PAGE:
One of the biggest questions we receive from clients who are rightsizing and leaving behind the care and maintenance of a garden or property is:
What do I do with all my tools?
Transitioning from a family home to a condo, planned community with maintenance included, or even a townhouse or senior living location means we no longer need the various tools we have acquired over the years to lovingly maintain our homes. Often we have invested a lot of money in our tools, and we spend both time and money to keep them in good working condition, so discarding them isn’t practical. But what do we do with them instead?
This is one of the editing categories that needs to be addressed a little differently than, say, clothing or linens. Though, to begin with, we can ask the same preliminary questions:
If it needs repair, then it’s best to look into donation sites that accept damaged tools either for recycling, or to repair themselves and sell on or use. Alternatively, you can check with your local recycling center on how they address damaged tools.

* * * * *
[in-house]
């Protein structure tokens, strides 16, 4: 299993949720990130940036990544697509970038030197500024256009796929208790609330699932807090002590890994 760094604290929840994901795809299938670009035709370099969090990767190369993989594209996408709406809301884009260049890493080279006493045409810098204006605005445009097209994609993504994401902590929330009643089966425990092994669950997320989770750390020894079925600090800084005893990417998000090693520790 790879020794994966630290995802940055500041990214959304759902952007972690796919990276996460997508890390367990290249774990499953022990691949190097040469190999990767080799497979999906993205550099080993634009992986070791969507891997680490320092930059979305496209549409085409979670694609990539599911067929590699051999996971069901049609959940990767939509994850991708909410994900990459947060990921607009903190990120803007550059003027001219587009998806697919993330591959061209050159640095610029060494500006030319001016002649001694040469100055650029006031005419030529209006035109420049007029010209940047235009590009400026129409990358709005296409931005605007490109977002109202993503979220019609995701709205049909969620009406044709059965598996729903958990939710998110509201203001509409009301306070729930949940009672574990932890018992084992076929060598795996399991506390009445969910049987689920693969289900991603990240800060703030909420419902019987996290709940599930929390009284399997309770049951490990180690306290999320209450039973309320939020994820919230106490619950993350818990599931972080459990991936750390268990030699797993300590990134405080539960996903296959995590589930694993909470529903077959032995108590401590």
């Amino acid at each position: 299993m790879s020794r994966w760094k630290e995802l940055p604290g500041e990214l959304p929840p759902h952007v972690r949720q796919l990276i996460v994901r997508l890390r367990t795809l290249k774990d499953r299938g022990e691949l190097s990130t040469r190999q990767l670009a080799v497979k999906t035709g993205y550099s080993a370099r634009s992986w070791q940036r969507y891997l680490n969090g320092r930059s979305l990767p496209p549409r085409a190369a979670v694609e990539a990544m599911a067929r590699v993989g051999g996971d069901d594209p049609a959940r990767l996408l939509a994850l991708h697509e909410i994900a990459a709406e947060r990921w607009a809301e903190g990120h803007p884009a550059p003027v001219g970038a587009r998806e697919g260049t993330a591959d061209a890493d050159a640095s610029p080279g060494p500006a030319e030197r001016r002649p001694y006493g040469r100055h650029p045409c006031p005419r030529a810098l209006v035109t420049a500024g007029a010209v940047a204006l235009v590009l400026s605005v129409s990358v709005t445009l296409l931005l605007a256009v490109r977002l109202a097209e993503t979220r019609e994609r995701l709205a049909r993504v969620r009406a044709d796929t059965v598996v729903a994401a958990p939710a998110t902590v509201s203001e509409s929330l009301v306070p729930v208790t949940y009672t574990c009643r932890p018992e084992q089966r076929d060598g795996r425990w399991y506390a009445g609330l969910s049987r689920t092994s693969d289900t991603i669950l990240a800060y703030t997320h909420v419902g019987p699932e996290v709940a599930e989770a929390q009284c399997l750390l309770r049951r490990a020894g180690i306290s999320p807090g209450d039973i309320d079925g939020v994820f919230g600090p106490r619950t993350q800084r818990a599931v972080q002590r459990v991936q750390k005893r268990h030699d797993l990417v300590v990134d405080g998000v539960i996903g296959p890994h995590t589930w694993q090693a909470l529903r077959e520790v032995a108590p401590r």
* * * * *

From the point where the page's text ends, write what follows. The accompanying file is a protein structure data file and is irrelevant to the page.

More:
If the tool works, then we have other questions to ask:
If you truly won’t need it (though we recommend keeping a small tool box of essentials, such as a hammer, screwdriver, pliers, and wrench, just in case), then it’s time to find out who might need it. We begin with family, where the tool can be gifted. Your snowblower might be greatly appreciated by your child who still uses shovels.
Alternatively, you can often sell larger tools, such as lawnmowers, instead of giving them away. Local selling sites are good for this purpose, or you can employ the help of a professional such as CMFTO™ to invite trusted buyers to your home to make you an offer.
Finally, what’s left can usually be donated or recycled. Not all organizations accept tools, but many do. A little bit of research will help you sort out the best place to make your donation.
All my best,